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Introduction

Conceptually, you can think of CluedIn as a Streaming platform with multiple persistence stores. It just so happens that CluedIn also ships with a lot of functionality to integrate, manipulate, govern and steward this data on its way to downstream consumers.

With this in mind, the question of how long does it take to process data from an input to its output arises. Naturally, it strongly depends on many factors, including:

  • The number of CPU cores assigned to processing.
  • The amount of RAM assigned to processing.
  • The complexity and size of the data being processed.
  • What CluedIn features you are running on the processing pipeline (we will assume you are using all features)

To provide some baselines and benchmarks, we will introduce some datasets coming from different types of platforms that speak to the complexity and size of data.

CluedIn utilises an Enterprise Service Bus to queue the incoming data. This data is then monitored by many different “workers”. These “workers” are in-memory .net core processes that take a record at a time and run it through 100’s of validations, automated cleaners and more. The reason to explain this, is that, in its raw form, the Enterprise Service Bus can process incoming messages very fast, it is the 100’s of validations and automated processors that will (for example) take this rate from 30,000 messagess to 1000 messages per second i.e. the more the system automates, the slower it can process the data.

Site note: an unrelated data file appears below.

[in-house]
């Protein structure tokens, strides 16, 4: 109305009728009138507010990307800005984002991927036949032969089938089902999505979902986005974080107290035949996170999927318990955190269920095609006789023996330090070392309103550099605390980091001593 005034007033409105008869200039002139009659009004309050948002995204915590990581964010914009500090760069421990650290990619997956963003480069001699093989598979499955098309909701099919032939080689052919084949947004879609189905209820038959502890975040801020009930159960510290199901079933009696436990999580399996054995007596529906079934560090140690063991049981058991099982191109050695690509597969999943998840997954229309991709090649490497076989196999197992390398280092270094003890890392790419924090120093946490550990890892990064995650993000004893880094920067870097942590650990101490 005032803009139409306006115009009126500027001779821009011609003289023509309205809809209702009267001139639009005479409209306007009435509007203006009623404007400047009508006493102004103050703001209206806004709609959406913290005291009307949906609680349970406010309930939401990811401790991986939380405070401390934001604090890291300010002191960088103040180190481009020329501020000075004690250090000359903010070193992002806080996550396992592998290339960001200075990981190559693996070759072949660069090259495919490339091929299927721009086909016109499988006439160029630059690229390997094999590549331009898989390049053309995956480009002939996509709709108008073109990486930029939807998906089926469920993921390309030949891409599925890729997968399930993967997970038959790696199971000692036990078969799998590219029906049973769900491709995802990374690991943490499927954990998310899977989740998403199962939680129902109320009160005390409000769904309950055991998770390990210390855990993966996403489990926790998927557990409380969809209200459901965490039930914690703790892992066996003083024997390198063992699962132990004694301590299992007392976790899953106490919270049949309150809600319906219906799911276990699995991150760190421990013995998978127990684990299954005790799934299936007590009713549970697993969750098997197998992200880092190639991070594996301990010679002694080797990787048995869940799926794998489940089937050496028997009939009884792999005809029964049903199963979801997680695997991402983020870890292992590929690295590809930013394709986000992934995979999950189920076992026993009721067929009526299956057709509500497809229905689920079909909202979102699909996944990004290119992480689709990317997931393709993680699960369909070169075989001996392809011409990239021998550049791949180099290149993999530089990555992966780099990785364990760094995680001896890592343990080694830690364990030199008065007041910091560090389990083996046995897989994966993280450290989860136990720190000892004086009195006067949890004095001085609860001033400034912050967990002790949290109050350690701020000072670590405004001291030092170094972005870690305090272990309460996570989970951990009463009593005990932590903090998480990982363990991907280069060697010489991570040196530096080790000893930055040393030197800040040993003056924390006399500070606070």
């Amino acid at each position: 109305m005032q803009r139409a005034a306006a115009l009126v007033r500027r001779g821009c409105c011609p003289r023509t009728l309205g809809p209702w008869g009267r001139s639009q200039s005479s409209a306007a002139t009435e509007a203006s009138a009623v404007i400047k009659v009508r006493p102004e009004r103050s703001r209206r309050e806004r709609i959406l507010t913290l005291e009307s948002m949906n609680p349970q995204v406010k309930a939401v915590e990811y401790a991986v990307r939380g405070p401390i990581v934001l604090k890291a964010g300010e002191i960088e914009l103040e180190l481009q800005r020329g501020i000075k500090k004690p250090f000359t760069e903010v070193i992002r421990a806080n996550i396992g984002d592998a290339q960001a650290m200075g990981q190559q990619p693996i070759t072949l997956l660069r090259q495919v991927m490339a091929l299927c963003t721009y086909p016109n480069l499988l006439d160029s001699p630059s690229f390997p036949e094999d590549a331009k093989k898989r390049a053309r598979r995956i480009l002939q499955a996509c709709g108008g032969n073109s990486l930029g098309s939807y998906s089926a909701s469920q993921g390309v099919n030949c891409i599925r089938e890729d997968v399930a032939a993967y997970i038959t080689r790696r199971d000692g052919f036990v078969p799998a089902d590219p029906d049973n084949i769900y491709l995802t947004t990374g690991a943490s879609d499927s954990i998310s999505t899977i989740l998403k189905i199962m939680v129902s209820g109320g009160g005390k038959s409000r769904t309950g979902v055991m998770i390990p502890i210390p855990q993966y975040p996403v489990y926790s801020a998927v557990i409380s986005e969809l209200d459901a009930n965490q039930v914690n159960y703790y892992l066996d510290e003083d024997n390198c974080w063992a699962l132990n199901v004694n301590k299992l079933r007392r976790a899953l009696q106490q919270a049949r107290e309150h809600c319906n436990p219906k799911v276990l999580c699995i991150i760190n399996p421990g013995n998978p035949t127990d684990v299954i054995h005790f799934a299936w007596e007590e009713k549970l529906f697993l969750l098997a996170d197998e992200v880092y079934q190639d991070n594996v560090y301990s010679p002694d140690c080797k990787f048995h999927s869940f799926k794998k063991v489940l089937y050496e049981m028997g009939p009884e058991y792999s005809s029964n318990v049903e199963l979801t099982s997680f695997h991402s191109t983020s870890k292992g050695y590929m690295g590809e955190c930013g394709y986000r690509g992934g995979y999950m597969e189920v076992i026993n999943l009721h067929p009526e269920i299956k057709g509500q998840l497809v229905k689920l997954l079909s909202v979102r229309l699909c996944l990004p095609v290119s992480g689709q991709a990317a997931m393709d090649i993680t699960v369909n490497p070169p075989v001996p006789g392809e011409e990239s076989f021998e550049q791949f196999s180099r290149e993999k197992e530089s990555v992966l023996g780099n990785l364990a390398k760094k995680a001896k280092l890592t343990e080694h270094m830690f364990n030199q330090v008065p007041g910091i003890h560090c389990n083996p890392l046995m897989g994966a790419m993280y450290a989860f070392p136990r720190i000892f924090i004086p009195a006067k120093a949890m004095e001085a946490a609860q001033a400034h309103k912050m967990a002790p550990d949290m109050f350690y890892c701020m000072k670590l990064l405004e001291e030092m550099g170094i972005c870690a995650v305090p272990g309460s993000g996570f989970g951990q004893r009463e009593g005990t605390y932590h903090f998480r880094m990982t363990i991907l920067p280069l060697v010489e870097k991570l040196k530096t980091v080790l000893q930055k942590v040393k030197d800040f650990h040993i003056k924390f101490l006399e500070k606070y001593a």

CluedIn scales both vertically and horizontally, meaning that you can increase the speed of processing by either using bigger machines or more machines. Due to the stateless nature of the processing components of CluedIn, it means that you can have 0 processing services or 100 running.

Although CluedIn can technically run using 1 CPU core, it is not optimal for any real workloads within CluedIn. The amount of CPU Cores and RAM that you assign to processing services is all set in your Helm charts. Within Kuberenets you will still need to allocate enough in your Node Pools to be able to scale your processing servers.

Let’s start to talk about the data itself. We will typically talk about simple data vs complex data in CluedIn. Simple data is data that uses as little of the 100’s of inbuilt services as possible i.e. less work, means quicker processing. Good examples of simple data usually comes in the form of well structured and small records such as rows in a table or JSON/XML from a REST service. Complex data usually will come in the form of Physical files or large records in tables or JSON/XML packages. We refer to it as complex data due to the fact that it will be enabling a lot of the inbuilt processing functions and require their attention.

NOTE: It has to be mentioned that you should still think about whether you need to bring in all columns in all tables from all sources. It is a hard question to answer, as it may be that the data you do not bring in, was the exact data you needed in a particular situation. What should be remembered is that you can always bring this data in later without the need for complex remodelling.

There are many ways to monitor the performance of your processing pipeline, one of which is exposed to Administrators with the CluedIn User Interface itself. The Engine Room will give you a breakdown of the overall speed of the processing pipeline and then a zoom in on each processing pipeline step to show the rate of each step.

Diagram

This also gives you the idea that you can turn different processing pipelines if you want to. For example, if you are not wanting some of the more “expensive” processing pipeline steps then these can be disabled through configuration.